Sholay (1975), directed by Ramesh Sippy and written by Salim-Javed, also falls under the masala genre. It is sometimes called a "Curry Western", a play on the term "Spaghetti Western". A more accurate genre label is the "Dacoit Western", as it combined the conventions of Indian dacoit films such as Mother India (1957) and Gunga Jumna (1961) with that of Spaghetti Westerns. Sholay spawned a subgenre of "Dacoit Western" films in the 1970s.[20]

Masala films helped establish many leading actors as superstars in the 1970s and 1980s, such as Dharmendra, Amitabh Bachchan, Sridevi achieved stardom in their early Bollywood careers with masala movies. Since the 1990s, actors such as Sunny Deol, Aamir Khan, Shah Rukh Khan, Salman Khan (Salim Khan's son), Akshay Kumar and Ajay Devgn in Bollywood; Uttam Kumar, Ranjit Mallick, Mithun Chakraborty,Victor Banerjee, Chiranjeet Chakraborty, Prosenjit Chatterjee, Jeet, Dev and Ankush Hazra in Bengali cinema; M.G. Ramachandran, Rajinikanth, Kamal Haasan, Ajith Kumar, Vijay, Suriya Sivakumar, Vikram, Dhanush, Raghava Lawrance, Sivakarthikeyan, in Kollywood; NTR, Krishna, Chiranjeevi, Mahesh Babu, Allu Arjun, Jr. NTR, Balakrishna, Prabhas, Nagarjuna, Ram Charan Tej, Venkatesh and Pawan Kalyan in Tollywood; Jayan, Mohanlal, Mammootty, Jayaram, Dileep, and Prithviraj Sukumaran in Mollywood; Rajkumar, Vishnuvardhan, Ambareesh, Darshan, Puneeth Rajkumar, Sudeep and Yash in Kannada cinema and others have all experienced success in this format.[21][22]

This style is used often in Hindi (Bollywood) and South Indian films, as it helps make them appeal to a broad variety of viewers. Famous masala filmmakers include David Dhawan, Rohit Shetty, Anees Bazmee and Farah Khan in Bollywood ; Shaji Kailas and Joshiy in Mollywood; Shakti Samanta, Pijush Bose, Prabhat Roy, Raj Chakraborty, Srijit Mukherji, Rabi Kinagi, Anjan Chowdhury, Swapan Saha, Haranath Chakraborty, Raja Chanda, Sujit Mondal and Rajiv Kumar Biswas in Bengali cinema; K. Raghavendra Rao, S. S. Rajamouli, Puri Jagannadh, Trivikram Srinivas, Boyapati Srinu and Srinu Vaitla in Telugu cinema; S. Shankar, Hari, Siruthai Siva, Pandiraj, AR Murugadoss, K. V. Anand, N. Lingusamy and K. S. Ravikumar in Tamil cinema; and in Kannada cinema it was V. Somashekhar and K. S. R. Das in the 1970s; A. T. Raghu and Joe Simon in the 1980s; K. V. Raju, Om Prakash Rao and Shivamani in the 1990s; and K. Madesh and A. Harsha in the 2000s.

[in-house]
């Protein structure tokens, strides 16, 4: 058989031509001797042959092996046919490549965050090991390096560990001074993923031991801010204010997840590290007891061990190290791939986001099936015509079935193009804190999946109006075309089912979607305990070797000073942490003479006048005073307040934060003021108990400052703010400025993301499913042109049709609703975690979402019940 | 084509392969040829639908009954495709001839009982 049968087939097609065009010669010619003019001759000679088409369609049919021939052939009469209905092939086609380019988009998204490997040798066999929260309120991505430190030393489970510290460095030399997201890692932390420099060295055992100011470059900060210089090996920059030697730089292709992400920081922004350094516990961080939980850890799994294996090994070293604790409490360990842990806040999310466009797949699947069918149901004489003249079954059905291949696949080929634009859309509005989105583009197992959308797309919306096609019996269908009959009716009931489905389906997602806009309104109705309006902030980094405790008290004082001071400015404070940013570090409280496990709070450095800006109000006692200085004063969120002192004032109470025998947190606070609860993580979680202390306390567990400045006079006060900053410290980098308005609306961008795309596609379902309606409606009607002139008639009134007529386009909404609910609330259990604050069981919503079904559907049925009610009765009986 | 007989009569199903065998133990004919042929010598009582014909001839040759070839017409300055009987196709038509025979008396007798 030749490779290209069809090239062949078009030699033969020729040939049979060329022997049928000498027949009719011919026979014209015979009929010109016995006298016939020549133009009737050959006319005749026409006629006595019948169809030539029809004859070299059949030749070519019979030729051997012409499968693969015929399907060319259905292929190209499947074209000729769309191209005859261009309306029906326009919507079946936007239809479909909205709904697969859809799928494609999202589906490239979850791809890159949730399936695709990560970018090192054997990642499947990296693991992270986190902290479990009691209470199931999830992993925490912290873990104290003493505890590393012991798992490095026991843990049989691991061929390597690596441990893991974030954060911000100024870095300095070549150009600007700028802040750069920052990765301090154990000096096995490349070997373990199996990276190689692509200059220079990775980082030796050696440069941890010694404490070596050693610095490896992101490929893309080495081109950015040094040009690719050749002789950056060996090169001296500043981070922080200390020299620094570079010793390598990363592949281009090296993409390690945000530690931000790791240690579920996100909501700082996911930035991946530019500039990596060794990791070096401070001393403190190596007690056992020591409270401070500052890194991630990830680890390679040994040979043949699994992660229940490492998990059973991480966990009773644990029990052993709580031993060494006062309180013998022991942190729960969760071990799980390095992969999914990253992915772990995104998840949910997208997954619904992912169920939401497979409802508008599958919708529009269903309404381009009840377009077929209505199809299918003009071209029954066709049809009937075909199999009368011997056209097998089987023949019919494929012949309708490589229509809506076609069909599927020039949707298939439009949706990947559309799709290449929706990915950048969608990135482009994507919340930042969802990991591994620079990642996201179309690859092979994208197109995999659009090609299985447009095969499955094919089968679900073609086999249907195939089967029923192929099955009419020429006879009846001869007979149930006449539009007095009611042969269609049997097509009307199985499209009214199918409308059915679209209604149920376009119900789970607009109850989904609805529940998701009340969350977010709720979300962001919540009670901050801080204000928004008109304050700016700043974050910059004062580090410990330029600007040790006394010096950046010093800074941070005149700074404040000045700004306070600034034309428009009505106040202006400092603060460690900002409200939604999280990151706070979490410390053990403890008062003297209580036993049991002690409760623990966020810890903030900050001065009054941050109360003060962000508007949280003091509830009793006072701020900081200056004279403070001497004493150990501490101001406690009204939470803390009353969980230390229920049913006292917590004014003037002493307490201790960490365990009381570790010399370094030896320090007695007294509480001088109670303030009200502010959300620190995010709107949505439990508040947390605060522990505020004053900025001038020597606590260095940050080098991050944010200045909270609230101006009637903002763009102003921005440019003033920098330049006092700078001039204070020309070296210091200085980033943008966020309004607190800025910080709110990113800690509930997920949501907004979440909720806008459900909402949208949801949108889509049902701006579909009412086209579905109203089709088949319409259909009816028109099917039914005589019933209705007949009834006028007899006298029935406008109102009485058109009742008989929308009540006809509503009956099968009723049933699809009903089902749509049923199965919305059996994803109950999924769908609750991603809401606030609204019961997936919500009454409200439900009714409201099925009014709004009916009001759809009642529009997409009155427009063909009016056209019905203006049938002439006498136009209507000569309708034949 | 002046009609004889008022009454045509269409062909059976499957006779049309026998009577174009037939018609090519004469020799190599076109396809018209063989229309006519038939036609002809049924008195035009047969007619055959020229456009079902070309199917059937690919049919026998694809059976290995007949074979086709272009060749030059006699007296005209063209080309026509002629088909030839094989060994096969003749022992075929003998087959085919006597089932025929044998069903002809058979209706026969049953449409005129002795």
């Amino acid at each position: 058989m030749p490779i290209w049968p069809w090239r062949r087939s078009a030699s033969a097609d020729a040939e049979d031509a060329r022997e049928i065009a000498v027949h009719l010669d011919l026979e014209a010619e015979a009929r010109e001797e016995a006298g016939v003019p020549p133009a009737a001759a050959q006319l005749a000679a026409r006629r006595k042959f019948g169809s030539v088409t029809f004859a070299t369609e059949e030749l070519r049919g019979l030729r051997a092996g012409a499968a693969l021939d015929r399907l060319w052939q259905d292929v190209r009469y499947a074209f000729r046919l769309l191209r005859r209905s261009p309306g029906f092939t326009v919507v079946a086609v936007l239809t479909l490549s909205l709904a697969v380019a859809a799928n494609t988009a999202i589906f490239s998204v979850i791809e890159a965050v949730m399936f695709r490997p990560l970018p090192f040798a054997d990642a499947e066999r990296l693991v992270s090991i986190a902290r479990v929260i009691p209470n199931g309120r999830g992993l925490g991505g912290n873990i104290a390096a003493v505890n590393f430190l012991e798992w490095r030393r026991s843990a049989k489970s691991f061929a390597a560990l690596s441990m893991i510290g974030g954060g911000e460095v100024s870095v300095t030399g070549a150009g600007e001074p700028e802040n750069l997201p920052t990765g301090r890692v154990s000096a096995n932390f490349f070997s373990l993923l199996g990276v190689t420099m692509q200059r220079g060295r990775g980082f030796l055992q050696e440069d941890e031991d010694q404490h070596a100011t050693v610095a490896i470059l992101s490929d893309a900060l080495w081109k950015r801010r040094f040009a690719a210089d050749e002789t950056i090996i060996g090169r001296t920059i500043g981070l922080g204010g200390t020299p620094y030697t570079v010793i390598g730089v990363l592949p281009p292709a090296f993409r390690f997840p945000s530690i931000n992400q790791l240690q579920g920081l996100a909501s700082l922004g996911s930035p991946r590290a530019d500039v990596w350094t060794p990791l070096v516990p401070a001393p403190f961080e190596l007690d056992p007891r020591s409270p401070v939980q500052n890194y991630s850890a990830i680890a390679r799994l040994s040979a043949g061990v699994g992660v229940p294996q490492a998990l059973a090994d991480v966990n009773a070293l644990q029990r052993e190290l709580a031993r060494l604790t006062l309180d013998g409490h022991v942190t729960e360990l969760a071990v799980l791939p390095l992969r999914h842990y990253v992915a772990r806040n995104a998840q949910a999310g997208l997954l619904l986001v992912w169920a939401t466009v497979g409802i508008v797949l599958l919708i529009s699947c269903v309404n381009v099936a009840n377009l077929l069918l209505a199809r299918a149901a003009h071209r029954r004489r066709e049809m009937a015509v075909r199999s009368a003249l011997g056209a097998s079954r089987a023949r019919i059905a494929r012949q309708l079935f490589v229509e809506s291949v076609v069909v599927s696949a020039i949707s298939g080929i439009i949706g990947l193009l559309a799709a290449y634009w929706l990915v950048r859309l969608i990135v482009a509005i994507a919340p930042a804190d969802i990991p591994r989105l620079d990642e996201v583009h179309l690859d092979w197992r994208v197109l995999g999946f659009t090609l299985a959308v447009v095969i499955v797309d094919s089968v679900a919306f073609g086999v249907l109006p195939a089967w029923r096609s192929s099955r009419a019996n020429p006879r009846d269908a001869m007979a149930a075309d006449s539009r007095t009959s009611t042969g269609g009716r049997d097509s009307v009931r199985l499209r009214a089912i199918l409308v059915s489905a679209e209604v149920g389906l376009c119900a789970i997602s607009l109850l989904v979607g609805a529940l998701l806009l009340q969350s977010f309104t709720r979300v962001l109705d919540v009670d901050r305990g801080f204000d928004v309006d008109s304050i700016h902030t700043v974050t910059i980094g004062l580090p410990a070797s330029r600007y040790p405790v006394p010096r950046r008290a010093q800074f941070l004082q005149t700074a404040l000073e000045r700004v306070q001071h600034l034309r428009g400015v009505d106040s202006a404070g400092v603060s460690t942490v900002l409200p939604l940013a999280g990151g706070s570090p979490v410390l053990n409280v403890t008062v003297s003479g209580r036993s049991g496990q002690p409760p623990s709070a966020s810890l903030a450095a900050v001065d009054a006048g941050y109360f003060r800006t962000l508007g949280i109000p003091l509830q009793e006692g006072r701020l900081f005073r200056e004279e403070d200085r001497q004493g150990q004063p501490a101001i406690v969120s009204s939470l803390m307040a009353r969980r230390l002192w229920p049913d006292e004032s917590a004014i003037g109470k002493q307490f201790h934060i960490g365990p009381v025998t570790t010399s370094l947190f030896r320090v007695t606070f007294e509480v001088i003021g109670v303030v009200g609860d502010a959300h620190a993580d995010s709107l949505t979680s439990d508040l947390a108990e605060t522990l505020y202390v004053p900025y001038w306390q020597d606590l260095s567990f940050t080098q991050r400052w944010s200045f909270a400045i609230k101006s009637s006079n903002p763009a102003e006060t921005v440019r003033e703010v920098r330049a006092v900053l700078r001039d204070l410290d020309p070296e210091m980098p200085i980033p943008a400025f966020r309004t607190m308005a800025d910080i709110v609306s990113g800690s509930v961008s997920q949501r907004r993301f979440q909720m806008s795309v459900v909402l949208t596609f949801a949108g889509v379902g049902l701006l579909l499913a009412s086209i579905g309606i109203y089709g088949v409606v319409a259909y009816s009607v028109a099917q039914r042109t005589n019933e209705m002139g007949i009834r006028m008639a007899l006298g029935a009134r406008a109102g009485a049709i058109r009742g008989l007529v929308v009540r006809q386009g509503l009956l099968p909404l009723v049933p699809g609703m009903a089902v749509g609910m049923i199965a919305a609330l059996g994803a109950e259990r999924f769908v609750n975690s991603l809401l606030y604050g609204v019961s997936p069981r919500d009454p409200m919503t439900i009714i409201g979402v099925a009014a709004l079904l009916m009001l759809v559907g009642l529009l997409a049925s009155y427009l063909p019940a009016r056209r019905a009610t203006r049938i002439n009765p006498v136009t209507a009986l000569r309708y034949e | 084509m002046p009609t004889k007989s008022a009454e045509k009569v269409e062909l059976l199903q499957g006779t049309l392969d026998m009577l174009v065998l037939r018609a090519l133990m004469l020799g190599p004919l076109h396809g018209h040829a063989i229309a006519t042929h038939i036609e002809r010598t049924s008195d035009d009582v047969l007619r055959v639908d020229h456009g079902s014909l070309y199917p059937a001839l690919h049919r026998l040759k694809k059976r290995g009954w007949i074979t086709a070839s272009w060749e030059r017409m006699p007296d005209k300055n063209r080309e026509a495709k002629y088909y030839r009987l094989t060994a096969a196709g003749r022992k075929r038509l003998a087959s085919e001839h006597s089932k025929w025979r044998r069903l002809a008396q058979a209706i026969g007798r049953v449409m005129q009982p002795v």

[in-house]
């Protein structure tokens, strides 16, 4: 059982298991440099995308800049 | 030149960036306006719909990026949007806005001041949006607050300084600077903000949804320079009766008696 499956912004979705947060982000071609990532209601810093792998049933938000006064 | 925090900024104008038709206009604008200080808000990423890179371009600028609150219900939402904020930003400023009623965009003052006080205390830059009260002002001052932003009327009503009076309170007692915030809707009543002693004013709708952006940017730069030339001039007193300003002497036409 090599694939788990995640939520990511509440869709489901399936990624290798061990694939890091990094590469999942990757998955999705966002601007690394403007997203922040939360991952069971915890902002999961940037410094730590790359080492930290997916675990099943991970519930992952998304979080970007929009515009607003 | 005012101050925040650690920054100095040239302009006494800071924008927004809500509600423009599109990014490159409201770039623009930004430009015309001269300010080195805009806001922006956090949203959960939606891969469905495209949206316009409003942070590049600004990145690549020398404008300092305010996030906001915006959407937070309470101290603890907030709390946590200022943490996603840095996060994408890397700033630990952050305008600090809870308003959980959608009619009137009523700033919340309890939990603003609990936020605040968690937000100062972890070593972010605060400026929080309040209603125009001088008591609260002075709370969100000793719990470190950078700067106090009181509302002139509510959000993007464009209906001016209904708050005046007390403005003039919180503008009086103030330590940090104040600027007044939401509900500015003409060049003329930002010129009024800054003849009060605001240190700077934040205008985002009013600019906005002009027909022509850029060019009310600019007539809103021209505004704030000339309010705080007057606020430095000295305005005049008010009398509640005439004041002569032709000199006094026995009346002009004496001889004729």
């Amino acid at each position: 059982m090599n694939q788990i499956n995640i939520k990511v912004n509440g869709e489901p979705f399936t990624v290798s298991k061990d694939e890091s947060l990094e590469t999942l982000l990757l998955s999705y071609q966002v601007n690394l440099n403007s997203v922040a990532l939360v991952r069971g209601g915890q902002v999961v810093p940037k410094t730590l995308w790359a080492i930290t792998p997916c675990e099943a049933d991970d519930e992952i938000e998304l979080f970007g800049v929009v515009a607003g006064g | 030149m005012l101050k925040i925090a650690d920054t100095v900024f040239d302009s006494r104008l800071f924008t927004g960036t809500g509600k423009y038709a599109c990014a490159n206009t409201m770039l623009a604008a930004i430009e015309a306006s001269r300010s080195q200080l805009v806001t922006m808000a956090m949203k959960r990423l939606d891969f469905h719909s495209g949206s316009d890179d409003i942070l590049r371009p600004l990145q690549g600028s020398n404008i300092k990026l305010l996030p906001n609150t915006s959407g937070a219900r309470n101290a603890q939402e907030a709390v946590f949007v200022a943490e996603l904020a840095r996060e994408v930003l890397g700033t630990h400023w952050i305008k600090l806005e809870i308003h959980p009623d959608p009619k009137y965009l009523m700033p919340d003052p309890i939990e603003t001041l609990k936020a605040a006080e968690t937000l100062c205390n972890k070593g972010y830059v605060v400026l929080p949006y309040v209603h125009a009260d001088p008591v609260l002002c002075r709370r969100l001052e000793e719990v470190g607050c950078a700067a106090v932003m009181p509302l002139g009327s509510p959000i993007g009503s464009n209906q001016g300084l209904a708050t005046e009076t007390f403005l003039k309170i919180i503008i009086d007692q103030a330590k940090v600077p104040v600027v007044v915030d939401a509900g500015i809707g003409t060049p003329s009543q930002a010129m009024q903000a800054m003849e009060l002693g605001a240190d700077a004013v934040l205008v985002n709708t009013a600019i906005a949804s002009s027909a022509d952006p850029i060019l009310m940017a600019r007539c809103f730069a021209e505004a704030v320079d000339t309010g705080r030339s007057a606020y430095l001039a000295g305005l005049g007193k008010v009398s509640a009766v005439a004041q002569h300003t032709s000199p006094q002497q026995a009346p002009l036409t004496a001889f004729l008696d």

Beyond Indian cinema, Danny Boyle's Academy Award–winning film Slumdog Millionaire (2008), based on Vikas Swarup's Boeke Prize winning novel Q & A (2005), has been described by several reviewers as a "masala" movie,[23] due to the way the film combines "familiar raw ingredients into a feverish masala"[24] and culminates in "the romantic leads finding each other."[25] This is due to the influence of the Bollywood masala genre on the film.[26][27][28][29] According to Loveleen Tandan, Slumdog Millionaire screenwriter Simon Beaufoy "studied Salim-Javed's kind of cinema minutely."[26] The influence of Bollywood masala films can also be seen in Western musical films. Baz Luhrmann stated that his successful musical film Moulin Rouge! (2001) was directly inspired by Bollywood musicals.[30]

Aamir Khan (Nasir Hussain's nephew), who debuted as a child actor in the first masala film Yaadon Ki Baraat,[31] has been credited for redefining and modernising the masala film with his own distinct brand of socially conscious cinema in the early 21st century.[32] His films blur the distinction between commercial masala films and realistic parallel cinema, combining the entertainment and production values of the former with the believable narratives and strong messages of the latter, earning both commercial success and critical acclaim, in India and overseas.[33]


While the masala film genre originated from Bollywood films in the 1970s, there have been several earlier influences that have shaped its conventions. The first was the ancient Indian epics of Mahabharata and Ramayana which have exerted a profound influence on the thought and imagination of Indian popular cinema, particularly in its narratives. Examples of this influence include the techniques of a side story, back-story and story within a story. Indian popular films often have plots that branch off into sub-plots; such narrative dispersals can clearly be seen in the 1993 films Khalnayak and Gardish. The second influence was the impact of ancient Sanskrit drama, with its highly stylized nature and emphasis on spectacle, where music, dance and gesture combined "to create a vibrant artistic unit with dance and mime being central to the dramatic experience." Sanskrit dramas were known as natya, derived from the root word nrit (dance), characterizing them as spectacular dance-dramas which has continued in Indian cinema. The third influence was the traditional folk theatre of India, which became popular from around the 10th century with the decline of Sanskrit theatre. These regional traditions include the Jatra of Bengal, the Ramlila of Uttar Pradesh, and the Terukkuttu of Tamil Nadu. The fourth influence was Parsi theatre, which "blended realism and fantasy, music and dance, narrative and spectacle, earthy dialogue and ingenuity of stage presentation, integrating them into a dramatic discourse of melodrama. The Parsi plays contained crude humour, melodious songs and music, sensationalism and dazzling stagecraft."[34]